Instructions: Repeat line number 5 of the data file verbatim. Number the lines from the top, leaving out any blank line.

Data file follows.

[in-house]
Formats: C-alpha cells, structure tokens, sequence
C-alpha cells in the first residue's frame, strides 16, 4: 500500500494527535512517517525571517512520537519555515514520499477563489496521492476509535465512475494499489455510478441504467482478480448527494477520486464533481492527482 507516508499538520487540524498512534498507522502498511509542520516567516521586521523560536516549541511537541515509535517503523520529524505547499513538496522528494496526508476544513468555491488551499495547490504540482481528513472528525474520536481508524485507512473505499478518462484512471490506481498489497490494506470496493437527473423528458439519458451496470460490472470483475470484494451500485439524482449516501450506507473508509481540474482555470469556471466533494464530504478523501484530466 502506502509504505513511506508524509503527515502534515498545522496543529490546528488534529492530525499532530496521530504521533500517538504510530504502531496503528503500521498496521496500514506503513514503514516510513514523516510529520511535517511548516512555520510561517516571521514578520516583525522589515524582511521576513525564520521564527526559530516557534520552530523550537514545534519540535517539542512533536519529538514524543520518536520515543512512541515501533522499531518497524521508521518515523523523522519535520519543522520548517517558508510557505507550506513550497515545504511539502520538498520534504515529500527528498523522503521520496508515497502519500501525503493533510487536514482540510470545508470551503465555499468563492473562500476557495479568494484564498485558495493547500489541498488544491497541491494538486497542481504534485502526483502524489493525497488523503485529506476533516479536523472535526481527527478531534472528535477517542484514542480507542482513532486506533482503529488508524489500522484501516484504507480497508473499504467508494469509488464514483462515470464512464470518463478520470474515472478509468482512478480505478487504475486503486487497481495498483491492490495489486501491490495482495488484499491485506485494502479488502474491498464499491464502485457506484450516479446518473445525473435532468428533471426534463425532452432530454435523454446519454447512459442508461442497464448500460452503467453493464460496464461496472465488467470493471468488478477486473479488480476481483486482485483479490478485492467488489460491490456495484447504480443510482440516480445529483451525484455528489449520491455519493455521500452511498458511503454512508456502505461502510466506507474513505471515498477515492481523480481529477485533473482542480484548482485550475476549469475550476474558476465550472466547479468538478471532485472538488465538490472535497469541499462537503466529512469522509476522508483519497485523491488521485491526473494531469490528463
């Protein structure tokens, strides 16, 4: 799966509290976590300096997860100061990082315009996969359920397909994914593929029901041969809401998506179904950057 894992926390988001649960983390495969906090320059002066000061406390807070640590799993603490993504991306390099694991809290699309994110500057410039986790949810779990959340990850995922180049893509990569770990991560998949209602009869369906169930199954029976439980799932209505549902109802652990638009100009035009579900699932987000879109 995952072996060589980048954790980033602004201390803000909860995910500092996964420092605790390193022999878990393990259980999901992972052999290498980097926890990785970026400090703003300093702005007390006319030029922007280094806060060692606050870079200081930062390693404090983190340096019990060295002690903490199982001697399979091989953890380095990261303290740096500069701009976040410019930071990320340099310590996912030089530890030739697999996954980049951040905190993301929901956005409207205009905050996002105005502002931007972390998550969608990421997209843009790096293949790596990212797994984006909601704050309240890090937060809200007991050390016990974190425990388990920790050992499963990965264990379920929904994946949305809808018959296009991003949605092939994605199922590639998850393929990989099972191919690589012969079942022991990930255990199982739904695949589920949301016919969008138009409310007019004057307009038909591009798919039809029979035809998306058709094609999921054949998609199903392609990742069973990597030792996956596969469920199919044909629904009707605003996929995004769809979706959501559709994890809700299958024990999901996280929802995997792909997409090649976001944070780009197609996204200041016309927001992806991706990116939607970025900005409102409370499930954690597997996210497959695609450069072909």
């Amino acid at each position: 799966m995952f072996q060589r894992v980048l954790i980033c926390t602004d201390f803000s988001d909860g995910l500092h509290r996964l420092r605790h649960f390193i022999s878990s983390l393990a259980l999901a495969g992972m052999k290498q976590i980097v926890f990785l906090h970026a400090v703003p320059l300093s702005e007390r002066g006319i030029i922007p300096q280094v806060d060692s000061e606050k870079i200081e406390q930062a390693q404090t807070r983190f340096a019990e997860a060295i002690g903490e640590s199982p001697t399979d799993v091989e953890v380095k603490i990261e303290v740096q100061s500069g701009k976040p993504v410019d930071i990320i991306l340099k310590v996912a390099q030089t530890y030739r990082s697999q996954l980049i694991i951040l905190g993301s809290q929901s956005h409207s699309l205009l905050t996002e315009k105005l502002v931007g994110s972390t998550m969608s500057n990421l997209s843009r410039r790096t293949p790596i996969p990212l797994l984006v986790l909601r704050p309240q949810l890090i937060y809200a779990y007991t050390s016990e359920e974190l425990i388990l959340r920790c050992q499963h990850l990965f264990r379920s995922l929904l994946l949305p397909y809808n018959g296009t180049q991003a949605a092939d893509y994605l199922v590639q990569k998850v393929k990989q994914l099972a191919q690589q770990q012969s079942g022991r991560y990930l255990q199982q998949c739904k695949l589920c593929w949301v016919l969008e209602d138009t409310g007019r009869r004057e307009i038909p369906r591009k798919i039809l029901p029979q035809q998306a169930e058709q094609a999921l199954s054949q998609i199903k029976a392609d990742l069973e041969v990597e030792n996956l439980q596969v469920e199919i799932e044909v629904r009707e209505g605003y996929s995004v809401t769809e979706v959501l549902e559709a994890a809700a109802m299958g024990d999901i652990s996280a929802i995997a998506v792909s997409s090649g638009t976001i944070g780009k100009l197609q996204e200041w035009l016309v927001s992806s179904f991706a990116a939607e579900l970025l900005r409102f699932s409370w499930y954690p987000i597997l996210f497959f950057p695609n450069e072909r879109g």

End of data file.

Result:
């Amino acid at each position: 799966m995952f072996q060589r894992v980048l954790i980033c926390t602004d201390f803000s988001d909860g995910l500092h509290r996964l420092r605790h649960f390193i022999s878990s983390l393990a259980l999901a495969g992972m052999k290498q976590i980097v926890f990785l906090h970026a400090v703003p320059l300093s702005e007390r002066g006319i030029i922007p300096q280094v806060d060692s000061e606050k870079i200081e406390q930062a390693q404090t807070r983190f340096a019990e997860a060295i002690g903490e640590s199982p001697t399979d799993v091989e953890v380095k603490i990261e303290v740096q100061s500069g701009k976040p993504v410019d930071i990320i991306l340099k310590v996912a390099q030089t530890y030739r990082s697999q996954l980049i694991i951040l905190g993301s809290q929901s956005h409207s699309l205009l905050t996002e315009k105005l502002v931007g994110s972390t998550m969608s500057n990421l997209s843009r410039r790096t293949p790596i996969p990212l797994l984006v986790l909601r704050p309240q949810l890090i937060y809200a779990y007991t050390s016990e359920e974190l425990i388990l959340r920790c050992q499963h990850l990965f264990r379920s995922l929904l994946l949305p397909y809808n018959g296009t180049q991003a949605a092939d893509y994605l199922v590639q990569k998850v393929k990989q994914l099972a191919q690589q770990q012969s079942g022991r991560y990930l255990q199982q998949c739904k695949l589920c593929w949301v016919l969008e209602d138009t409310g007019r009869r004057e307009i038909p369906r591009k798919i039809l029901p029979q035809q998306a169930e058709q094609a999921l199954s054949q998609i199903k029976a392609d990742l069973e041969v990597e030792n996956l439980q596969v469920e199919i799932e044909v629904r009707e209505g605003y996929s995004v809401t769809e979706v959501l549902e559709a994890a809700a109802m299958g024990d999901i652990s996280a929802i995997a998506v792909s997409s090649g638009t976001i944070g780009k100009l197609q996204e200041w035009l016309v927001s992806s179904f991706a990116a939607e579900l970025l900005r409102f699932s409370w499930y954690p987000i597997l996210f497959f950057p695609n450069e072909r879109g």